Czech President Vetoes EU Arrest Warrant | Europe| News and current affairs from around the continent | DW | 24.08.2004
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Czech President Vetoes EU Arrest Warrant

Czech President Václav Klaus has vetoed a bill on the European arrest warrant, arguing it would have made it possible for Czech citizens to be extradited to other EU countries to face trial.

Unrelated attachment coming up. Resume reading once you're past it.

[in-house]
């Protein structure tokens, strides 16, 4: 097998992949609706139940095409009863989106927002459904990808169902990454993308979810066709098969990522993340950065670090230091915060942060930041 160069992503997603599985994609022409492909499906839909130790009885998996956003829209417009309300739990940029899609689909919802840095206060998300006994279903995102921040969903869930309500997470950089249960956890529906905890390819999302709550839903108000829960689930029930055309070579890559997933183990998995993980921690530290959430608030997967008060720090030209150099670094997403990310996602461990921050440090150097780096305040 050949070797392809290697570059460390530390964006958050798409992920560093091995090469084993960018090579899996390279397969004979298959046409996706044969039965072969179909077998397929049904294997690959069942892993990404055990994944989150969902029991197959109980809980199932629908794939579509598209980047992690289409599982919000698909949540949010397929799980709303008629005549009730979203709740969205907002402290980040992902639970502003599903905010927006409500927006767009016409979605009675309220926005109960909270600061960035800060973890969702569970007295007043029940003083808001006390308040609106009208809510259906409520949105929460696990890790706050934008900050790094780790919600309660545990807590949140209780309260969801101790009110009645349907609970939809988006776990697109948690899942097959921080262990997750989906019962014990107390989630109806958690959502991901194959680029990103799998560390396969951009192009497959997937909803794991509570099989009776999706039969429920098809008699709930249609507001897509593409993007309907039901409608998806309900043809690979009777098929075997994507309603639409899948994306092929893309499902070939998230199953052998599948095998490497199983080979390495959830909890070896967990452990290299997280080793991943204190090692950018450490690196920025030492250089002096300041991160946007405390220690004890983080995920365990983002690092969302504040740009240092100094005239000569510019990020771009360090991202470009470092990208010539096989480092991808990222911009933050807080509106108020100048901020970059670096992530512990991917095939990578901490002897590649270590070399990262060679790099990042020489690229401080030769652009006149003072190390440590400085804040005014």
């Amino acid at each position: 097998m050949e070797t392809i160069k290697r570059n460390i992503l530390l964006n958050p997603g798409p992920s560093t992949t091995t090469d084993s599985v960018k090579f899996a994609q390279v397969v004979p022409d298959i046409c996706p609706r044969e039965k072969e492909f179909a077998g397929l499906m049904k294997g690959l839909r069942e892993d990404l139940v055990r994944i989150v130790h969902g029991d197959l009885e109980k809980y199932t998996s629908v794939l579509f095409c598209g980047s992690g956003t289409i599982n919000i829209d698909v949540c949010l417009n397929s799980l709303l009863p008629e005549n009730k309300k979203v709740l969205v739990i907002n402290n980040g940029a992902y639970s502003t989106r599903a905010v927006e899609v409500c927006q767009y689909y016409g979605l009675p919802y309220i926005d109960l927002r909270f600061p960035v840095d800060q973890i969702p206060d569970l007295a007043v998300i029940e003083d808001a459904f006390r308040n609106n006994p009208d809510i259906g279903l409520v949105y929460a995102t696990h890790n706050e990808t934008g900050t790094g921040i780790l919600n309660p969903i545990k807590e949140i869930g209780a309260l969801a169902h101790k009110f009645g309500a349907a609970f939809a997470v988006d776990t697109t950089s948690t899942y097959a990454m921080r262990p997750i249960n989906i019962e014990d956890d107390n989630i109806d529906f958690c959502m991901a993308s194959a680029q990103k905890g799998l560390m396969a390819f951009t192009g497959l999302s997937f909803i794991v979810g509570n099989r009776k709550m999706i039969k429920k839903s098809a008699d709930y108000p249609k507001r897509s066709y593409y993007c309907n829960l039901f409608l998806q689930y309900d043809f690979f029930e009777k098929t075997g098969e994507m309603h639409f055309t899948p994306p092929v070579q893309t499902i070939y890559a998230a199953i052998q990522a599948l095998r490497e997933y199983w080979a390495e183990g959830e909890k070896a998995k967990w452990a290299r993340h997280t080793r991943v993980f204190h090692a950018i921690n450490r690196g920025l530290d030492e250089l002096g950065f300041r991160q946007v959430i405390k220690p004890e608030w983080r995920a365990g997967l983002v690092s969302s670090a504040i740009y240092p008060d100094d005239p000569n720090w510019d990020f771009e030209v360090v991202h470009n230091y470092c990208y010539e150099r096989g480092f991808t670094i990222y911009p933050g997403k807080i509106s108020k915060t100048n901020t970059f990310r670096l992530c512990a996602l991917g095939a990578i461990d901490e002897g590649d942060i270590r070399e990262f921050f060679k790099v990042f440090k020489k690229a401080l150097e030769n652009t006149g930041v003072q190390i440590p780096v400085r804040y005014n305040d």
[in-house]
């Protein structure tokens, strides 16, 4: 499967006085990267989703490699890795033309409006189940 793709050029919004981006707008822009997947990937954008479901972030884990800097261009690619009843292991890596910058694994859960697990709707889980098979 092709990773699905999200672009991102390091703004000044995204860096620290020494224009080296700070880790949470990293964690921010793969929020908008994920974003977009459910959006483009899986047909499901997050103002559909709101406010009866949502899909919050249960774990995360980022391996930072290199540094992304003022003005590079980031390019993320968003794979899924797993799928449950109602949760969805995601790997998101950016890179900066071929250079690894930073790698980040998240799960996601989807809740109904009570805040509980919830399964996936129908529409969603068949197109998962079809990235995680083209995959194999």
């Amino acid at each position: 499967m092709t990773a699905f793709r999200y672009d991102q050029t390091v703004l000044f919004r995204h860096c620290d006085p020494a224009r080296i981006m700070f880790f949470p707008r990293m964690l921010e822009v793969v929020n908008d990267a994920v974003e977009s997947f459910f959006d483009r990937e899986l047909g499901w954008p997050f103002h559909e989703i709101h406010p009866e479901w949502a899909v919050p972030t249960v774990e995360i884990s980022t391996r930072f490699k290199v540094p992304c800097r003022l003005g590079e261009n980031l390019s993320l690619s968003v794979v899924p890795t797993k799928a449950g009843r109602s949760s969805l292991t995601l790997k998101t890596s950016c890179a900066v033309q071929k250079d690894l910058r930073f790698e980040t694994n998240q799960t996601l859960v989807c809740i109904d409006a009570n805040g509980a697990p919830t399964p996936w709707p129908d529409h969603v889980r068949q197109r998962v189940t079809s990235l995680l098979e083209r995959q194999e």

Klaus said that to pass such a bill would mean to hand over a part of the country's sovereignty and its right to protect its citizens. Václav Klaus was elected president of the Czech Republic in Feb. 2003 and succeeded Václav Havel. As co-founder and former chairman of the Czech conservative Civic Democratic Party, ODS, he has often voiced skepticism on the process of European integration. EU justice and home affairs ministers suggested establishing a European arrest warrant after the Sept. 11, 2001 terror attacks in the US and drafted a proposal just nine days later. The European arrest warrant entered into force in January 2004 in eight EU member states -- Belgium, Denmark, Finland, Ireland, Portugal, Spain, Sweden and the UK. However, several other states have been very slow to adopt it. The warrant is designed to keep criminals from moving freely within the EU since law enforcement officals must deal with extradition rules each time a suspect moves from one EU state to another. (

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